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Yes, you can make all your holiday arrangements while sitting down in front of your computer. Online shops, electronic greeting cards, restaurant reservations … it’s all pretty clean and easy these days. But there are a few—and we’re among them—who believe you haven’t really observed the holidays until you’ve made a mess with glitter and glue, pounded a few nails, baked your own cookies and volunteered to do some dirty work for those who need it. That is what today’s Friday Five is all about. So go on, imagine you’re an elf in Santa’s workshop, and make something already!
1. Be a kitchen star. Whether you want try something brand new or you’re a sparkly-colored sugar cookie traditionalist, there’s no judging at holiday-time—and no shortage of online inspiration. So, pull out the confectioner’s sugar, check the expire date on that sweetened-condensed milk (Magic Cookie Bars!), and don’t forget the butter. Adventurous? Epicurious has a stash of fun recipes from Momofuku Milk Bar (Pretzel Ice Cream Pie!), along with a slew of Christmas and Hanukkah recipes. For a visual feast, Martha Stewart has a 60+ holiday cookie slideshow (Lemon Knots!). Young at heart? Pop in Mickey’s Once Upon a Christmas while you bake a batch of Mickey and Minnie peppermint swirls. We’ll be turning to Sarabeth Levine’s cookbook for help with our cookie tray—Serious Eats has her amazing Rugulach recipe here. Oh, yum.
2. Arts and Crafts: This way to Santa’s workshop … Crafting can be a bit stressful for A-types, so try not to set the bar too, too high. (And, whatever you do, keep away from Etsy until you’ve had a few successes of your own and are ready for the inspiration of others’.) For some perspective, read comedian Amy Sedaris’ book, Simple Times: Crafts For Poor People, and listen to her Splendid Table interview. Then start slow, perhaps with some pipe cleaners, before graduating to the big stuff, like these gorgeous DIY wreaths. But perhaps the most fun with crafts is to be had by involving your children (grandchildren, neighbor children, nieces and nephews) in making some messes together with you. There is much to be learned from their unrestrained creativity. And even a simple project, when made by a child’s hands, can be an unforgettable gift.
3. Express yourself with homemade cards. Yes, e-cards can be creative, and we appreciate a singing snowman as much as the next person, but there’s just something about paper. The kind you find at stores with the word “paperie” in their name, where you choose vellums and double-sided crescent mattes from carefully sourced swatchbooks. For some, creating handmade cards is an artistic expression (see Steven Heller’s favorites from this year’s designers and this Smithsonian slideshow of artists’ christmas cards.) But you don’t have to be an artist or have access to a paperie to create a heartfelt greeting. Take a look at the card samples, patterns and templates on the Paper Craft blog and at Squidoo. Visit the craft store for kits and matching papers and envelopes. Experiment with recycled wrapping paper and blank postcards. A silver snowflake stamp, peppermint candies, a bit of ribbon and who knows? Too late for cards you say? Have some fun with gift -wrapping! Sweet!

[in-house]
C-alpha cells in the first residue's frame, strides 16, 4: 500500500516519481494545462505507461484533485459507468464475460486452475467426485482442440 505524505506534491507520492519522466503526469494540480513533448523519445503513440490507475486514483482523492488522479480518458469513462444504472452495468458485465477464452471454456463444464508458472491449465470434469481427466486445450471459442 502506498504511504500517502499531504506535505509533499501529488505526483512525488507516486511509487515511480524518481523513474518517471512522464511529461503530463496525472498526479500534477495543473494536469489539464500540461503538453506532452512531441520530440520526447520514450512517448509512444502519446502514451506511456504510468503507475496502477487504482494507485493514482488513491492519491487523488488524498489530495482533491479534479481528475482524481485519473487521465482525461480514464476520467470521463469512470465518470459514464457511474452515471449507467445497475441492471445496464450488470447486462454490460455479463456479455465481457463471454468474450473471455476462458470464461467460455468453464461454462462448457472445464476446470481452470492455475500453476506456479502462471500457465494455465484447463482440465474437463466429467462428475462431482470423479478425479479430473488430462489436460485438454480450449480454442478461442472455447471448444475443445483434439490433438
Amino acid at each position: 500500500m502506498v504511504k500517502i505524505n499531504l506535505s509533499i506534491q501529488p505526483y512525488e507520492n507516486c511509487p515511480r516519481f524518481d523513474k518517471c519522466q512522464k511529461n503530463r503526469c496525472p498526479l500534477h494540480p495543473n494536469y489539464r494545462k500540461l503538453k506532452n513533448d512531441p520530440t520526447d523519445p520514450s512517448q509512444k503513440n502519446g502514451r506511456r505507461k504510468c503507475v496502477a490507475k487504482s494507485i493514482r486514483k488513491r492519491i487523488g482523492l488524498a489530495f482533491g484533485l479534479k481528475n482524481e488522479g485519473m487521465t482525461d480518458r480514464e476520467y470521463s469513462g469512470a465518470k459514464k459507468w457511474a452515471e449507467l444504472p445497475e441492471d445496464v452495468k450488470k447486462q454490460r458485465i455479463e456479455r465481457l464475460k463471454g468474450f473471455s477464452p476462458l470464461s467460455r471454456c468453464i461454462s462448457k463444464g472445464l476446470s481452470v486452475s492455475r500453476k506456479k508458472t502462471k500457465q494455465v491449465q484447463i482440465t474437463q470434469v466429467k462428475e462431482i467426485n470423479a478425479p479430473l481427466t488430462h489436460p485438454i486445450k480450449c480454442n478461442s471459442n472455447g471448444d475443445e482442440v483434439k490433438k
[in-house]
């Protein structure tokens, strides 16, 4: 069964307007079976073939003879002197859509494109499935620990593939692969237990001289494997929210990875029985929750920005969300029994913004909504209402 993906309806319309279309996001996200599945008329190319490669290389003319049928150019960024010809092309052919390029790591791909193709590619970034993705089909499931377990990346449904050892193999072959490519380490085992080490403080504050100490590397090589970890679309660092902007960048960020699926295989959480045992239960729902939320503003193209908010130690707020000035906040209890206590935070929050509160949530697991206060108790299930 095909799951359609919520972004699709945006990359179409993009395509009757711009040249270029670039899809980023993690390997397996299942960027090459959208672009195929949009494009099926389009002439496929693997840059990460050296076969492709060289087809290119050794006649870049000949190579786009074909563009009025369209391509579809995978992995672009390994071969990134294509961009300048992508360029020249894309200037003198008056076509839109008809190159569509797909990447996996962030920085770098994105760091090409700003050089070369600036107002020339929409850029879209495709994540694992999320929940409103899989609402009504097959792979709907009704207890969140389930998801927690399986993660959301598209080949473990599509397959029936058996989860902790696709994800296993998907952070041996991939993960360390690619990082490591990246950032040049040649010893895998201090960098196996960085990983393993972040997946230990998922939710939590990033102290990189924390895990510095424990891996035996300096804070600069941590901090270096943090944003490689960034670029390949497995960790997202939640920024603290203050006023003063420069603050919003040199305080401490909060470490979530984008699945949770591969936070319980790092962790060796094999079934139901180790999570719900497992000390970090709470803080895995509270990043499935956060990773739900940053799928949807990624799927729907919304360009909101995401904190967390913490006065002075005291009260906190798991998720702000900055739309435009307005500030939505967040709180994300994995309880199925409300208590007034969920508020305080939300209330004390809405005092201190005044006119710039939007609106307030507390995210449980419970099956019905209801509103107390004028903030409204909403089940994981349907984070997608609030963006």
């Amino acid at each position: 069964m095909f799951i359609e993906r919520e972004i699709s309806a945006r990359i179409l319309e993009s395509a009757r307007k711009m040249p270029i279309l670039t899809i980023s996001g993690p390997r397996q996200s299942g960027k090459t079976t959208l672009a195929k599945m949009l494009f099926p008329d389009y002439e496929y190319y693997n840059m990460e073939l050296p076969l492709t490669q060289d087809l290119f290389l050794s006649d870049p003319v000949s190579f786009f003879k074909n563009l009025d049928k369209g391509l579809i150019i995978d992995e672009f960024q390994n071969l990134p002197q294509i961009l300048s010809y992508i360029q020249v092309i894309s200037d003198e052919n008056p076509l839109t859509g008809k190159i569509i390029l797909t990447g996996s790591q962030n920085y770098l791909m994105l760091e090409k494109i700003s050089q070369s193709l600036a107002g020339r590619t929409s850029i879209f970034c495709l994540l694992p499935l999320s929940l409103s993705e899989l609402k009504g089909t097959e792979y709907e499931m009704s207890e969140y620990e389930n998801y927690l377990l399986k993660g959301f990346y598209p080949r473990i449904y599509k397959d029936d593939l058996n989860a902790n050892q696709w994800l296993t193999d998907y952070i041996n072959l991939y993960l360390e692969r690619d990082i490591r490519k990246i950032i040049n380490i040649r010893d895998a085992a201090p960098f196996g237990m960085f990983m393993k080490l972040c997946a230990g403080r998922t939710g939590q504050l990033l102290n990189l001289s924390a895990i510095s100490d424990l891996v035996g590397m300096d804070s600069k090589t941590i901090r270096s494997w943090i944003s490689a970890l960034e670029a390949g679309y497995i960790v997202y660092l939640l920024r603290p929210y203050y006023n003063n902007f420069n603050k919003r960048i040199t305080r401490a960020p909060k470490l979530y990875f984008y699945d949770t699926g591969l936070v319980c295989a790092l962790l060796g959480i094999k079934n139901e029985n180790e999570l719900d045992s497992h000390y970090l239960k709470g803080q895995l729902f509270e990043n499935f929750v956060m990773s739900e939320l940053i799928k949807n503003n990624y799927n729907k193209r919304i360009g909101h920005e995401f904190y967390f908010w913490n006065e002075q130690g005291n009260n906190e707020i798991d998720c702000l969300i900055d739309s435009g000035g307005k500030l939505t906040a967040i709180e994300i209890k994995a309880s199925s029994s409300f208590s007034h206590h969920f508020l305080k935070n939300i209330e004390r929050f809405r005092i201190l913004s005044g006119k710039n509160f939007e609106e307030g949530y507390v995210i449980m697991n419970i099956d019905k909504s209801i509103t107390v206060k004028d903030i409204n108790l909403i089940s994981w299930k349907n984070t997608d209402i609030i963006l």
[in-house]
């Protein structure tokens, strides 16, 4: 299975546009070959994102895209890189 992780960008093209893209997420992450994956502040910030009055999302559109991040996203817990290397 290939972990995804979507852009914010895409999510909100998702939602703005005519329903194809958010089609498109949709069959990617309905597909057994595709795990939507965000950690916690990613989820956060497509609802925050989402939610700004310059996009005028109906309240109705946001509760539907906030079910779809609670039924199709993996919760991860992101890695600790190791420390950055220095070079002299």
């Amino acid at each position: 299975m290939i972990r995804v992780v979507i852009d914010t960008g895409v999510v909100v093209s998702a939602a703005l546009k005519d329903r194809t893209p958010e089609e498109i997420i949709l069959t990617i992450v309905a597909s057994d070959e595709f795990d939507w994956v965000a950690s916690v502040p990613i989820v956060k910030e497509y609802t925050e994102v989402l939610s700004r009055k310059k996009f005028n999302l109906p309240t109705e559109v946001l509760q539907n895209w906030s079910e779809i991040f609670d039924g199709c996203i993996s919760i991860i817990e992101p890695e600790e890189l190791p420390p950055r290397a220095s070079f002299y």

4. Build a house. (Or something.) When you’ve had enough indoor play, it may be time to up your serotonin with some fresh air and heavy lifting. The kind involving hammers, saws and nails. You may be surprised by what you can create when you really put your mind (and your back) into it. If you’re a stranger to construction but think now is the time to begin, why not learn from some experts: Andrew Morrison teaches week-long workshops in straw bale construction techniques all over the world. It’s sustainable and you will not believe the beauty of some of these structures! Or join in where experience is less important than compassion. Contact Habitat for Humanity and volunteer some time to help pound nails or swing a paintbrush along with other novices to build a house for someone less fortunate than yourself. The karma can’t be beat!
5. Share your legal skills. You should know, but we can never be reminded enough, that the gift of your legal abilities and a little of your time can be satisfying beyond belief. So if all of the above is a little too artsy-fartsy for your taste, then pick up the phone and call your local bar association to ask about volunteer activities. There are many. Or check with the ABA and International Bar Association for pro bono projects farther afield. Haiti, anyone? Republic of Congo? Always longed to chuck it all, join Lawyers Without Borders and see the world? Maybe now is the time to give yourself—and the world—a gift and join with others who are working to bring social advocacy and the rule of law to third-world countries. Truth is, you don’t necessarily have to chuck anything to do it. But we’ll leave that for you to investigate!
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If you’re like most lawyers, you’re probably experiencing frustration about your seeming inability to develop a consistent, profitable book of business — and gripped by inertia.August 16, 2018 0 1 0